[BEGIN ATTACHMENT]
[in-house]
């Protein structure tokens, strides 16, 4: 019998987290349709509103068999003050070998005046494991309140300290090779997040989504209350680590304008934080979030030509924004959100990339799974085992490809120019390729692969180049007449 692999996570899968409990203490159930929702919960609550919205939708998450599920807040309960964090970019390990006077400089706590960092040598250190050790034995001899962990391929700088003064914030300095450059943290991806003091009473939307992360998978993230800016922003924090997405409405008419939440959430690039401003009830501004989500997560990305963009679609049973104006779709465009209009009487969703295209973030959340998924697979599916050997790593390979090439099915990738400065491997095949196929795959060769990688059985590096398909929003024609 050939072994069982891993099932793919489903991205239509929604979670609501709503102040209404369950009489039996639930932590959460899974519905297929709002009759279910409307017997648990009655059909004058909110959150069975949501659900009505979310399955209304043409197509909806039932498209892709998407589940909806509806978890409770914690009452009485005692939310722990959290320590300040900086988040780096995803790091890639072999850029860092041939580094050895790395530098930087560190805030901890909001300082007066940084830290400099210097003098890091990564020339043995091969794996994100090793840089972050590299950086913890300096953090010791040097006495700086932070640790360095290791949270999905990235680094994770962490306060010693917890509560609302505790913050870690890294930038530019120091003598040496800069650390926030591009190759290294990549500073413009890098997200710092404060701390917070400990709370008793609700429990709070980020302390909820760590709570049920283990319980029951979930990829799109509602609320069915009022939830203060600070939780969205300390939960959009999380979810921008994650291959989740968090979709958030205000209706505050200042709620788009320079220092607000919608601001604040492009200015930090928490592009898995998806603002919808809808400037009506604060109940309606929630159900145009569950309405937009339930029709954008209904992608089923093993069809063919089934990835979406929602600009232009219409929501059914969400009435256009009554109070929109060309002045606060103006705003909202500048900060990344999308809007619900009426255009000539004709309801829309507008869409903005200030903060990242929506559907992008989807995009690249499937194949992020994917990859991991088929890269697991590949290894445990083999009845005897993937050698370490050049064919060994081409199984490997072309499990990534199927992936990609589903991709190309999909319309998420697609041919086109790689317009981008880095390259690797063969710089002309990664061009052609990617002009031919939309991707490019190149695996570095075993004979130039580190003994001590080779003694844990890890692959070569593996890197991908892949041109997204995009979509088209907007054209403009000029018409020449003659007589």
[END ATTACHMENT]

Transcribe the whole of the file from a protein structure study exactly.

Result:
[in-house]
């Protein structure tokens, strides 16, 4: 019998987290349709509103068999003050070998005046494991309140300290090779997040989504209350680590304008934080979030030509924004959100990339799974085992490809120019390729692969180049007449 692999996570899968409990203490159930929702919960609550919205939708998450599920807040309960964090970019390990006077400089706590960092040598250190050790034995001899962990391929700088003064914030300095450059943290991806003091009473939307992360998978993230800016922003924090997405409405008419939440959430690039401003009830501004989500997560990305963009679609049973104006779709465009209009009487969703295209973030959340998924697979599916050997790593390979090439099915990738400065491997095949196929795959060769990688059985590096398909929003024609 050939072994069982891993099932793919489903991205239509929604979670609501709503102040209404369950009489039996639930932590959460899974519905297929709002009759279910409307017997648990009655059909004058909110959150069975949501659900009505979310399955209304043409197509909806039932498209892709998407589940909806509806978890409770914690009452009485005692939310722990959290320590300040900086988040780096995803790091890639072999850029860092041939580094050895790395530098930087560190805030901890909001300082007066940084830290400099210097003098890091990564020339043995091969794996994100090793840089972050590299950086913890300096953090010791040097006495700086932070640790360095290791949270999905990235680094994770962490306060010693917890509560609302505790913050870690890294930038530019120091003598040496800069650390926030591009190759290294990549500073413009890098997200710092404060701390917070400990709370008793609700429990709070980020302390909820760590709570049920283990319980029951979930990829799109509602609320069915009022939830203060600070939780969205300390939960959009999380979810921008994650291959989740968090979709958030205000209706505050200042709620788009320079220092607000919608601001604040492009200015930090928490592009898995998806603002919808809808400037009506604060109940309606929630159900145009569950309405937009339930029709954008209904992608089923093993069809063919089934990835979406929602600009232009219409929501059914969400009435256009009554109070929109060309002045606060103006705003909202500048900060990344999308809007619900009426255009000539004709309801829309507008869409903005200030903060990242929506559907992008989807995009690249499937194949992020994917990859991991088929890269697991590949290894445990083999009845005897993937050698370490050049064919060994081409199984490997072309499990990534199927992936990609589903991709190309999909319309998420697609041919086109790689317009981008880095390259690797063969710089002309990664061009052609990617002009031919939309991707490019190149695996570095075993004979130039580190003994001590080779003694844990890890692959070569593996890197991908892949041109997204995009979509088209907007054209403009000029018409020449003659007589």